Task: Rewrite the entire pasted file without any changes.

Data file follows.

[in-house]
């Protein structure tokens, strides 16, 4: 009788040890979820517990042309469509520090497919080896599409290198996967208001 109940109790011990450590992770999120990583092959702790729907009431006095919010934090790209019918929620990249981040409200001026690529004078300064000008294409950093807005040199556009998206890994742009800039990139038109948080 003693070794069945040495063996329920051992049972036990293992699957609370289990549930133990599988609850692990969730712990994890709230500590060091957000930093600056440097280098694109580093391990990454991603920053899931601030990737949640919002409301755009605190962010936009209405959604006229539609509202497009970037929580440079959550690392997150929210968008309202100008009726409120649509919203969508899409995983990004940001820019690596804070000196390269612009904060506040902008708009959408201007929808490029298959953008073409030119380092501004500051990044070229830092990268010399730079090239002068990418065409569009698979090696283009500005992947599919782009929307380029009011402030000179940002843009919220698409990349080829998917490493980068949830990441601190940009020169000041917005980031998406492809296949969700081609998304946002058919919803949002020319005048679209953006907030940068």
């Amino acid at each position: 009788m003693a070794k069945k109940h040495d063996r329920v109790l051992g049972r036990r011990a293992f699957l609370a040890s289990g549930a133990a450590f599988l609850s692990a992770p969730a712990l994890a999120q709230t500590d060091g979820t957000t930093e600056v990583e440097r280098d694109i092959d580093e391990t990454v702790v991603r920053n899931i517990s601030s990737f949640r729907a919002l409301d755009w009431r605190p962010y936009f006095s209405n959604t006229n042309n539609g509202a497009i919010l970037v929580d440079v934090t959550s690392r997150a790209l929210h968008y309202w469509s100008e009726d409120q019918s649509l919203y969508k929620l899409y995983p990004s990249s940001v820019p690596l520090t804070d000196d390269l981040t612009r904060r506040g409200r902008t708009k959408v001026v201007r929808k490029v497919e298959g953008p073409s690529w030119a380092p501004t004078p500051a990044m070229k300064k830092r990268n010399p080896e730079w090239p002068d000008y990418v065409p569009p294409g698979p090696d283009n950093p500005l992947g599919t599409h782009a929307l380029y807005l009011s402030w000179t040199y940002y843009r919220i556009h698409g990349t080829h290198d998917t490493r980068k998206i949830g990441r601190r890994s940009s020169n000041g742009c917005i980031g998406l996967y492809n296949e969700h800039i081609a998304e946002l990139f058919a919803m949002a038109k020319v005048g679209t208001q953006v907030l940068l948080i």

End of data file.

[in-house]
């Protein structure tokens, strides 16, 4: 009788040890979820517990042309469509520090497919080896599409290198996967208001 109940109790011990450590992770999120990583092959702790729907009431006095919010934090790209019918929620990249981040409200001026690529004078300064000008294409950093807005040199556009998206890994742009800039990139038109948080 003693070794069945040495063996329920051992049972036990293992699957609370289990549930133990599988609850692990969730712990994890709230500590060091957000930093600056440097280098694109580093391990990454991603920053899931601030990737949640919002409301755009605190962010936009209405959604006229539609509202497009970037929580440079959550690392997150929210968008309202100008009726409120649509919203969508899409995983990004940001820019690596804070000196390269612009904060506040902008708009959408201007929808490029298959953008073409030119380092501004500051990044070229830092990268010399730079090239002068990418065409569009698979090696283009500005992947599919782009929307380029009011402030000179940002843009919220698409990349080829998917490493980068949830990441601190940009020169000041917005980031998406492809296949969700081609998304946002058919919803949002020319005048679209953006907030940068």
């Amino acid at each position: 009788m003693a070794k069945k109940h040495d063996r329920v109790l051992g049972r036990r011990a293992f699957l609370a040890s289990g549930a133990a450590f599988l609850s692990a992770p969730a712990l994890a999120q709230t500590d060091g979820t957000t930093e600056v990583e440097r280098d694109i092959d580093e391990t990454v702790v991603r920053n899931i517990s601030s990737f949640r729907a919002l409301d755009w009431r605190p962010y936009f006095s209405n959604t006229n042309n539609g509202a497009i919010l970037v929580d440079v934090t959550s690392r997150a790209l929210h968008y309202w469509s100008e009726d409120q019918s649509l919203y969508k929620l899409y995983p990004s990249s940001v820019p690596l520090t804070d000196d390269l981040t612009r904060r506040g409200r902008t708009k959408v001026v201007r929808k490029v497919e298959g953008p073409s690529w030119a380092p501004t004078p500051a990044m070229k300064k830092r990268n010399p080896e730079w090239p002068d000008y990418v065409p569009p294409g698979p090696d283009n950093p500005l992947g599919t599409h782009a929307l380029y807005l009011s402030w000179t040199y940002y843009r919220i556009h698409g990349t080829h290198d998917t490493r980068k998206i949830g990441r601190r890994s940009s020169n000041g742009c917005i980031g998406l996967y492809n296949e969700h800039i081609a998304e946002l990139f058919a919803m949002a038109k020319v005048g679209t208001q953006v907030l940068l948080i």